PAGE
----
Dadaism and Duchamp
Dadaism was an artistic and literary movement that began in Zurich, Switzerland. It arose as a reaction to World War 1 and the nationalism that many thought had led to the war. It was very much influenced by Cubism, Futurism, Constructivism, and Expressionism. The content made out of that genre was highly varied and ranged from performance art to poetry, photography, sculpture, painting, and collage. The movement fell away with the development of Surrealism but it gave rise to many of the various realms of modern and contemporary art.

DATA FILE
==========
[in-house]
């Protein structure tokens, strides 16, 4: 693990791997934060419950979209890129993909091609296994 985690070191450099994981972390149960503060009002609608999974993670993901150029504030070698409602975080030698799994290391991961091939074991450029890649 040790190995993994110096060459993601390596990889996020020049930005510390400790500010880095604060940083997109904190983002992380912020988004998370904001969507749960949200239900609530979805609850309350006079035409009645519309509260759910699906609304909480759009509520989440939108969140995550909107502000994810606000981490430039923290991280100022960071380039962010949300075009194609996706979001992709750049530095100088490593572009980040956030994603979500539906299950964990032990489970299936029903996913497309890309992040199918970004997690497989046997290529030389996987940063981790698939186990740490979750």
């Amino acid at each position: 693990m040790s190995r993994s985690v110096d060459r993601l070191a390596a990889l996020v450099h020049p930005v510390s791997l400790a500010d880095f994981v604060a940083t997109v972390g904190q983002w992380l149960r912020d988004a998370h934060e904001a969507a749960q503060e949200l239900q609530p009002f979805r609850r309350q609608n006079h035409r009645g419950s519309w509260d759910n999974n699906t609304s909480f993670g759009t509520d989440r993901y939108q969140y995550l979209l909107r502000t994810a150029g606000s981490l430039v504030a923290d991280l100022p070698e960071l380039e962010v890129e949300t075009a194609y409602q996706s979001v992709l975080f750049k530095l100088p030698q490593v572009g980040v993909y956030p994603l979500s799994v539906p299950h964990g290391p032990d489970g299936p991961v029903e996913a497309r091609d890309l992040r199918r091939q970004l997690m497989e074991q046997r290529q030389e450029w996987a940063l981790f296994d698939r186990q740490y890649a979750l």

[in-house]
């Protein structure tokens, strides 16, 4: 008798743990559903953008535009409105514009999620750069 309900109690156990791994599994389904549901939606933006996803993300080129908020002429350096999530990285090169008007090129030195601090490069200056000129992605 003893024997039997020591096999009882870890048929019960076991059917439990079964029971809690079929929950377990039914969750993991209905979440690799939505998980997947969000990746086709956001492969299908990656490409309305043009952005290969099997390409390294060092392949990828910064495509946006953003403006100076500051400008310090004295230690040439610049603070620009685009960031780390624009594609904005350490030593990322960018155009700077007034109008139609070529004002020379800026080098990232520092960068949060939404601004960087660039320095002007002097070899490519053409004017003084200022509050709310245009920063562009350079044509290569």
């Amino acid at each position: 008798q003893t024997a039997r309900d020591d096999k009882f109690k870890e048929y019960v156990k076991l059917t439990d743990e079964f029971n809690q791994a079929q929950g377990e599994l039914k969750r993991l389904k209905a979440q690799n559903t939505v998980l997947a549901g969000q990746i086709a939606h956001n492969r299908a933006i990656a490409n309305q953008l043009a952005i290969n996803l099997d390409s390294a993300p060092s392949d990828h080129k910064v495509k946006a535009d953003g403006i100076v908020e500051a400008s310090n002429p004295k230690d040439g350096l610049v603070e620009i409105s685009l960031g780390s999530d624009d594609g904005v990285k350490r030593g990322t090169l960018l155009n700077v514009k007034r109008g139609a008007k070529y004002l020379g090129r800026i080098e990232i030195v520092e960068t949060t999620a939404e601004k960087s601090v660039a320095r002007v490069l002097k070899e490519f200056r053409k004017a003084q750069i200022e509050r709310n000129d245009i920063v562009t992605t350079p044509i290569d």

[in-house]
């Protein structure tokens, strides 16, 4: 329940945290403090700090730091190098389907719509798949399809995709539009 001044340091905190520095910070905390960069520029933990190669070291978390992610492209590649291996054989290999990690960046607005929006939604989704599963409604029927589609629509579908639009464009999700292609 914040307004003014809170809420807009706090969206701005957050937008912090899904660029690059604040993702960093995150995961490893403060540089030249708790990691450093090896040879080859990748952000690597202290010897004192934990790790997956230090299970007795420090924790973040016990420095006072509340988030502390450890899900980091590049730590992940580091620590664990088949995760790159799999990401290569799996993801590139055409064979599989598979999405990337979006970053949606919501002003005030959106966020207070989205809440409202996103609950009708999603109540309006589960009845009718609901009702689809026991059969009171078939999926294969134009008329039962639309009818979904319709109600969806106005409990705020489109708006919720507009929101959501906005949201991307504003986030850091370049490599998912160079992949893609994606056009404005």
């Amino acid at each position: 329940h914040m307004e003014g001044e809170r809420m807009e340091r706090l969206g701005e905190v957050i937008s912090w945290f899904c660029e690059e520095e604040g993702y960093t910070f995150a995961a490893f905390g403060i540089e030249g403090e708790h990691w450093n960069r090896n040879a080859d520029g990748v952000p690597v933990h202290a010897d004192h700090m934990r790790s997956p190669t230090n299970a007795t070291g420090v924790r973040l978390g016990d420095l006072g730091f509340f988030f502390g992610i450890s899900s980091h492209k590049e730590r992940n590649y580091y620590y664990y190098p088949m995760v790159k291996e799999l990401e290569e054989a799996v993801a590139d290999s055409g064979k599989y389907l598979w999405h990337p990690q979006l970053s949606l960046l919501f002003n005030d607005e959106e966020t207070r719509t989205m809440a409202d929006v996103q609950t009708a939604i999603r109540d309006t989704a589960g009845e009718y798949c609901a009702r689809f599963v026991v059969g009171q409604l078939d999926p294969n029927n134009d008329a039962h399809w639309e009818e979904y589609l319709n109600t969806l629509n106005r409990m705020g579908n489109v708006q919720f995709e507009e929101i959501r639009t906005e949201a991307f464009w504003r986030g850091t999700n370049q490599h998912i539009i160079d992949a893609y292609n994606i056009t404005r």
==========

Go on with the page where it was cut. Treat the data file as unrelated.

Dada was the first conceptual art movement where the focus of the artists wasn’t on creating aesthetically pleasing objects but on making works that often upended bourgeois sensibilities and that asked difficult questions about society, the role of the artist and the purpose of art. In fact, the group were so intent on opposing all the norms of middle-class culture that they were often barely in favour of themselves, often crying “Dada is anti-Dada.” So the realm of dadaism could often be confusing, contradictory and in a constant state of flux. Artists like Hans Arp, for example, went against all norms of traditional forms of art making where a work was meticulously planned and completed. Arp used methods of chance in the creation of his works, an example being his artwork Collage with Squares Arranged According to the Laws of Chance, which involved his signature technique of tearing paper into rough shapes and dropping them onto a larger sheet, pasting them down where they happened to fall. Dada artists are known for their use of readymade objects – everyday objects that could be bought and presented as art with little to no interference from the artist. The use of readymade art forced questions about artistic creativity and the very definition of art and its purpose in society. The term ‘readymade’ art was first used by French artist Marcel Duchamp to describe the works of art he made from already manufactured objects. For example, Duchamp’s earliest readymade art piece was titled Bicycle Wheel and was made in 1913. This was simply a wheel mounted on a wooden stool. Duchamp particularly chose ordinarily functional and rather dull objects.